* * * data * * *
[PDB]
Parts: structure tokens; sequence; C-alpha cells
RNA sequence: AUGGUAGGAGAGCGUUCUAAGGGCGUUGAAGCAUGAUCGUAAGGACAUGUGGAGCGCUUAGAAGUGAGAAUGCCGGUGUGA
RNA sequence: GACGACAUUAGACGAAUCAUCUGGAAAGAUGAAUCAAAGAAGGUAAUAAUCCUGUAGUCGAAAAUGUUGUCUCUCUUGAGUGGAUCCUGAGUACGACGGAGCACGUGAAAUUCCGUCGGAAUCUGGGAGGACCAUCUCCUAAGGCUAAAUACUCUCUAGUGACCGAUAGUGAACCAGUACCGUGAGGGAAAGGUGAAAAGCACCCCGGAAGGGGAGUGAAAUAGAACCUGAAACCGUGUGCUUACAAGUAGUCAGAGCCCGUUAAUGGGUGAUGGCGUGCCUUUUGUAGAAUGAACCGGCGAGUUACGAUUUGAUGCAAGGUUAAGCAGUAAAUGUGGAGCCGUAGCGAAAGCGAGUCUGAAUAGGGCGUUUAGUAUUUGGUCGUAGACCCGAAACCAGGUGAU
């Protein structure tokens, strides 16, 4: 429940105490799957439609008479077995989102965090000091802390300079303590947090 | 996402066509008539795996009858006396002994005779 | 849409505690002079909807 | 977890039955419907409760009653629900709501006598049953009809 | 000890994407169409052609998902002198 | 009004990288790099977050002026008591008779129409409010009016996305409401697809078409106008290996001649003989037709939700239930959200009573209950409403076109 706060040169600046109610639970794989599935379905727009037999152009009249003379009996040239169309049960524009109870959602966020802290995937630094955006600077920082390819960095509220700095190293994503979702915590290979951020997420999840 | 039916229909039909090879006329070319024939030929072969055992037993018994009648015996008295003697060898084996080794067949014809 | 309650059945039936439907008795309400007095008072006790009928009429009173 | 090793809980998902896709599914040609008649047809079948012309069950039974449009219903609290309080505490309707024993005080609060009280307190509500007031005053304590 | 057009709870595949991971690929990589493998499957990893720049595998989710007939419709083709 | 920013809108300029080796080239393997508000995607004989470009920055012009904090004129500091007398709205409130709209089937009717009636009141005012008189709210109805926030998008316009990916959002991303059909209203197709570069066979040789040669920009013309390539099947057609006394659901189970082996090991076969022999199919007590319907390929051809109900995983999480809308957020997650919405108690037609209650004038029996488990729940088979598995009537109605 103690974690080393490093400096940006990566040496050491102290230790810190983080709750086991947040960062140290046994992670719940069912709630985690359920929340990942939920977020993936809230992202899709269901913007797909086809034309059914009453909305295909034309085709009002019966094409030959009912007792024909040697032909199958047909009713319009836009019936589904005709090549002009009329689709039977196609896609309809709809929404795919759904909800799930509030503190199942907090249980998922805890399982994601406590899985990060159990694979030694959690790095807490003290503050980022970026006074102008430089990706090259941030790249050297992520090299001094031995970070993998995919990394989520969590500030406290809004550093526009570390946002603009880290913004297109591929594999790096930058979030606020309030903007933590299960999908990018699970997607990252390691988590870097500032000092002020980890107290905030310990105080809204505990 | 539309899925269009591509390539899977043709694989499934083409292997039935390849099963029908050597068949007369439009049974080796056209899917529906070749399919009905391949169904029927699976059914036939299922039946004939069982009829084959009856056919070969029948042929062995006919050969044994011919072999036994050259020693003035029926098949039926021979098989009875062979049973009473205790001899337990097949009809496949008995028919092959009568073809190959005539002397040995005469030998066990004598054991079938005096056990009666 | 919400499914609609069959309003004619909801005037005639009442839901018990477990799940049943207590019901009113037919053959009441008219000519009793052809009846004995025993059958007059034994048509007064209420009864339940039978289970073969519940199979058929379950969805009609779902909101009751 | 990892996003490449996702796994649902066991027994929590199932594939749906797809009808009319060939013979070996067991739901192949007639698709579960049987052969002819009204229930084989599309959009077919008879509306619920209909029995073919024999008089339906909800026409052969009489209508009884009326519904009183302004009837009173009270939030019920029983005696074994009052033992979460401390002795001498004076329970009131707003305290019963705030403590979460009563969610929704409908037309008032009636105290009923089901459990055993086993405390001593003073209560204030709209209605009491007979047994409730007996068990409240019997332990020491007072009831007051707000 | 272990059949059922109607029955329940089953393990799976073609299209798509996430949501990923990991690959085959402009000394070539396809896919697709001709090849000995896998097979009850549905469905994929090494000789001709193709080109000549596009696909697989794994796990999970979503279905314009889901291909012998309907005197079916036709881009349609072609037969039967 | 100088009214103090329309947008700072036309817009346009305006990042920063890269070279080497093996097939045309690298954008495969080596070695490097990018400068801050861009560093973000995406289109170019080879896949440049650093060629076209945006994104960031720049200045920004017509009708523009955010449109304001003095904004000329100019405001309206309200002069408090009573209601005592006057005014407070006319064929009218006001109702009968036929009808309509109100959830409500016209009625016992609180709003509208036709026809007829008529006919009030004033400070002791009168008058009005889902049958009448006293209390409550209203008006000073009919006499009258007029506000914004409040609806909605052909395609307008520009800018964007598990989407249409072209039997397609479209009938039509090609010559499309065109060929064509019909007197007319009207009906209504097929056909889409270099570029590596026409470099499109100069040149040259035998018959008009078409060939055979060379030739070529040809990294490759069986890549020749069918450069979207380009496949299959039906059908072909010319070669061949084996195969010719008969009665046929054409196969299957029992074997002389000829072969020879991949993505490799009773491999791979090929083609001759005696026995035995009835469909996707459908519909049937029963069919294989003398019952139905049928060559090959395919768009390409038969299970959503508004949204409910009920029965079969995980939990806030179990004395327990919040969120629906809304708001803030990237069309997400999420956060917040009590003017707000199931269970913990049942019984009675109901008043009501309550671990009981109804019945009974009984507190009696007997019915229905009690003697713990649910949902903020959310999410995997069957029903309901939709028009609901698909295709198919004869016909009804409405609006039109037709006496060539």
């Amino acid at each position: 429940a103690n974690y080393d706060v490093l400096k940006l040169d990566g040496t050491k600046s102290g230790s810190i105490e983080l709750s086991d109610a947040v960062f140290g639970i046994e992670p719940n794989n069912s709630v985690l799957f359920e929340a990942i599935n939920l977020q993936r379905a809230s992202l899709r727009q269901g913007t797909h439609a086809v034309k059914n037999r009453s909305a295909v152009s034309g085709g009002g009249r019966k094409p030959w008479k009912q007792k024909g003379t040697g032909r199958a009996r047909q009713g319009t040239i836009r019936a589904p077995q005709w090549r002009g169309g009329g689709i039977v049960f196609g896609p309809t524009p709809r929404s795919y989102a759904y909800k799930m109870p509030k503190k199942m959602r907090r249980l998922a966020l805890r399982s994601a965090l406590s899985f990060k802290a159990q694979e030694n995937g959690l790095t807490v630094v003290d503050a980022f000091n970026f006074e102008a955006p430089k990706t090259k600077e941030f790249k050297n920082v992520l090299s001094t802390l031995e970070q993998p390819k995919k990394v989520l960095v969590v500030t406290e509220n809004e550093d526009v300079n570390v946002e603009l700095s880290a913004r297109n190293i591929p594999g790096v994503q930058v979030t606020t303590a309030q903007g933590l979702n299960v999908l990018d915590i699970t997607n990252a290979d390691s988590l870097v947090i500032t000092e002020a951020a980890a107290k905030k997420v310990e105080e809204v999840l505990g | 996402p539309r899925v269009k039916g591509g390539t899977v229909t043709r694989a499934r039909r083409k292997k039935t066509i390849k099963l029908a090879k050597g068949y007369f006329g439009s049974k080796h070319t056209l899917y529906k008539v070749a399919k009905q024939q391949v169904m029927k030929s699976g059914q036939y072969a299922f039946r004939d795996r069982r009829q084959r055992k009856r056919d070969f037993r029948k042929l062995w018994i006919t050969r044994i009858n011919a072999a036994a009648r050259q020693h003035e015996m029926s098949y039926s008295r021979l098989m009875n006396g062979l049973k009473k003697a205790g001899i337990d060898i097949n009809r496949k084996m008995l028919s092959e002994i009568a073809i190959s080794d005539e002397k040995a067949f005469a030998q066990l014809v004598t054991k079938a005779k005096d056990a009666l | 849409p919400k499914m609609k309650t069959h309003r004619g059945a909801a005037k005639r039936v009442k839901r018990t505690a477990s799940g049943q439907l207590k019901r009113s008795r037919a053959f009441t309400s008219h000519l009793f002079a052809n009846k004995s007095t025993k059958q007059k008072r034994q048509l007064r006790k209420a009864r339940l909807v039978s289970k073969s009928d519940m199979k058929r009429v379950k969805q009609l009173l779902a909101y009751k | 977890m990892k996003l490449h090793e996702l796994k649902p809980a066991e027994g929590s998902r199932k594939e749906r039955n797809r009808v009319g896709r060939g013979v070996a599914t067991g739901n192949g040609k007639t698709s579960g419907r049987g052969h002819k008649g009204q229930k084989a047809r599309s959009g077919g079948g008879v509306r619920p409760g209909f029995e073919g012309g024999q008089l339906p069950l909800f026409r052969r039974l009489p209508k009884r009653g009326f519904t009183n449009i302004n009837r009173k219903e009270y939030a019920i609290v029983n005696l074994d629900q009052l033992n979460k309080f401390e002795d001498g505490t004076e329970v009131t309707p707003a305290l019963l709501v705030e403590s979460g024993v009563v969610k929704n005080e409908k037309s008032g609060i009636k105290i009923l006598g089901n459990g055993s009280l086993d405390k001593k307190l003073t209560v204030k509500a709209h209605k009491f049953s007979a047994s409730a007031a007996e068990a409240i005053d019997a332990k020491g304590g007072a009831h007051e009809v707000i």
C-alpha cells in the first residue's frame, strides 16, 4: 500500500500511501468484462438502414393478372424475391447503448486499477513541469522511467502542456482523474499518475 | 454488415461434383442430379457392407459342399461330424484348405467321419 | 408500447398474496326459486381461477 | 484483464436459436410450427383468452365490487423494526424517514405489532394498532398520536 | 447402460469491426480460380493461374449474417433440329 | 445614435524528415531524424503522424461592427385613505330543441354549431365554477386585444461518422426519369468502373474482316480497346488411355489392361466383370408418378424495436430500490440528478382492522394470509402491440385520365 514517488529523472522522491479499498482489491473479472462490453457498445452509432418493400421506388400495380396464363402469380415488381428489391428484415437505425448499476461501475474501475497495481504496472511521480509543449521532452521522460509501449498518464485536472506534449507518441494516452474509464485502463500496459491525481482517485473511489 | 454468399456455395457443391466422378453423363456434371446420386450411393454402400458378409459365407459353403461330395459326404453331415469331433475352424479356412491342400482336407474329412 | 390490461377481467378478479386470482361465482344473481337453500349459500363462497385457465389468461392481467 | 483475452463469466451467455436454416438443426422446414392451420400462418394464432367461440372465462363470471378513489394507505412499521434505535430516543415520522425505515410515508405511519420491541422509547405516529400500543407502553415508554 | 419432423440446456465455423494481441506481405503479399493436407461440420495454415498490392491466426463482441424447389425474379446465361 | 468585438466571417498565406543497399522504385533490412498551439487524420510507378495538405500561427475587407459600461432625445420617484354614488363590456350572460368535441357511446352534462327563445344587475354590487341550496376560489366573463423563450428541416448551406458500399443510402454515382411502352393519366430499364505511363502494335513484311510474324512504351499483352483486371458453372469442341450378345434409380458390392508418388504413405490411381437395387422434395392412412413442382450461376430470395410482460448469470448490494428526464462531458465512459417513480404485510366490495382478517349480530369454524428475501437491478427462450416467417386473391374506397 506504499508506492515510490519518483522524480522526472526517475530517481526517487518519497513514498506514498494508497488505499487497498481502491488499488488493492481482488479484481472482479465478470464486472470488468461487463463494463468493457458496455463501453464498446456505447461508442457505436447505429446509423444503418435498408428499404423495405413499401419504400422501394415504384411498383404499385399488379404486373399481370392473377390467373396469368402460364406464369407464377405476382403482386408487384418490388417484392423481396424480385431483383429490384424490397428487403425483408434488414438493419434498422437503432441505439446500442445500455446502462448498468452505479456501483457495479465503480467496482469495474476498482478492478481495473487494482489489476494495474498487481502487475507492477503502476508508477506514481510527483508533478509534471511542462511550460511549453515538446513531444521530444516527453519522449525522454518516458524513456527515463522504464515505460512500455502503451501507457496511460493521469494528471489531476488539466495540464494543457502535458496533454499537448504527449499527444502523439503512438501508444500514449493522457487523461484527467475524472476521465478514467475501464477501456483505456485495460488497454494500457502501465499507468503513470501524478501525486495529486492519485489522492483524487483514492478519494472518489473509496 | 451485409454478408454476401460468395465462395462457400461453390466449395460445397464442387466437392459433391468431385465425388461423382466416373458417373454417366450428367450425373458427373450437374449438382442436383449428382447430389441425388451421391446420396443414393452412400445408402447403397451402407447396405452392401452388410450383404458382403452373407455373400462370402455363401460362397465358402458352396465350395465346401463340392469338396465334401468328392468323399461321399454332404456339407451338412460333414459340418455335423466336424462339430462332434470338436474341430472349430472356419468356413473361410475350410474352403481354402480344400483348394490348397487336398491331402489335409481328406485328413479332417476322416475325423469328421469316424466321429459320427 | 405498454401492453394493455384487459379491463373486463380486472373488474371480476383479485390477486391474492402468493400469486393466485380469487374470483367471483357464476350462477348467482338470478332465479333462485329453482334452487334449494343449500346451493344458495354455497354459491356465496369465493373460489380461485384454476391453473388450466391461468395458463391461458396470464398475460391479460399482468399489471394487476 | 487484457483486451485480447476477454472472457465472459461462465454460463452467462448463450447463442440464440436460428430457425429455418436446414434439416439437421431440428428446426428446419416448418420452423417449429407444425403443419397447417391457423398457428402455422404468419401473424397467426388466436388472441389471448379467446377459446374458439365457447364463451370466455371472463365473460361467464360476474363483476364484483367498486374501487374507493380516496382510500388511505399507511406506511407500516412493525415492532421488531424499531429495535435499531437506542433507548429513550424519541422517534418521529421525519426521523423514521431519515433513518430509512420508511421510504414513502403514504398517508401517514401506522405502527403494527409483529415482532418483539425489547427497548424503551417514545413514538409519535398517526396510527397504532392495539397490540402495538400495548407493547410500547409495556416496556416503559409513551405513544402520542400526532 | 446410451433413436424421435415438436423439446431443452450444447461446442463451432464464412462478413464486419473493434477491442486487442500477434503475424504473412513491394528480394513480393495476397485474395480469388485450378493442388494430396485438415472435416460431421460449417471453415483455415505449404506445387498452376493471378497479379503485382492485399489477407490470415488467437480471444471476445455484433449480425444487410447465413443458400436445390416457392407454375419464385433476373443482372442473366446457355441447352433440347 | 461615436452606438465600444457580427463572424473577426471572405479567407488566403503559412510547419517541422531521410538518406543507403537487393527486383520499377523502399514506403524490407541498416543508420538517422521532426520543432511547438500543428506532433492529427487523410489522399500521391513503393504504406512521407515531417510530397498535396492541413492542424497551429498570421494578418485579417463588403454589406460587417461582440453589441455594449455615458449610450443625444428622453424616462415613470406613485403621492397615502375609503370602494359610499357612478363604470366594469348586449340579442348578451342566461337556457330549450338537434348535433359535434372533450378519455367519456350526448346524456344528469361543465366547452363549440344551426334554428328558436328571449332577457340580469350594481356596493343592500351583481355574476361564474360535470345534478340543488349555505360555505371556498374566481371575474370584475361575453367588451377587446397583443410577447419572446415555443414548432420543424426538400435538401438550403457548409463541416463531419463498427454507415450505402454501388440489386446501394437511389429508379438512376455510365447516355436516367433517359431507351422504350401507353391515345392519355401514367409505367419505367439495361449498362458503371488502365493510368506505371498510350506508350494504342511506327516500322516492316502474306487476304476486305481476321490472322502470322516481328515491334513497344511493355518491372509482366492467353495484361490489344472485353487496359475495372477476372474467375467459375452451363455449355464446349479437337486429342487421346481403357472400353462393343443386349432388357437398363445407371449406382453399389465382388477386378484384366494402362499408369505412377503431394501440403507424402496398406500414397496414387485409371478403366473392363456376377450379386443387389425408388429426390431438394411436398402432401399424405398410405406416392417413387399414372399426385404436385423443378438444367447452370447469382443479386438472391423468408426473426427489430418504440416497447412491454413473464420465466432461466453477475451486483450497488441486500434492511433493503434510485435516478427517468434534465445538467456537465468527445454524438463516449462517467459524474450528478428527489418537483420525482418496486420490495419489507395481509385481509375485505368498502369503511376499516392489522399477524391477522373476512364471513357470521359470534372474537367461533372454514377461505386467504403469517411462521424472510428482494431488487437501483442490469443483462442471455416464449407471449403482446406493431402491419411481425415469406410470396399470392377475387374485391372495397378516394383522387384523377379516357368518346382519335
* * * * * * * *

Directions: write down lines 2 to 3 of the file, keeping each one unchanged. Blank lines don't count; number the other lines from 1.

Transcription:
Parts: structure tokens; sequence; C-alpha cells
RNA sequence: AUGGUAGGAGAGCGUUCUAAGGGCGUUGAAGCAUGAUCGUAAGGACAUGUGGAGCGCUUAGAAGUGAGAAUGCCGGUGUGA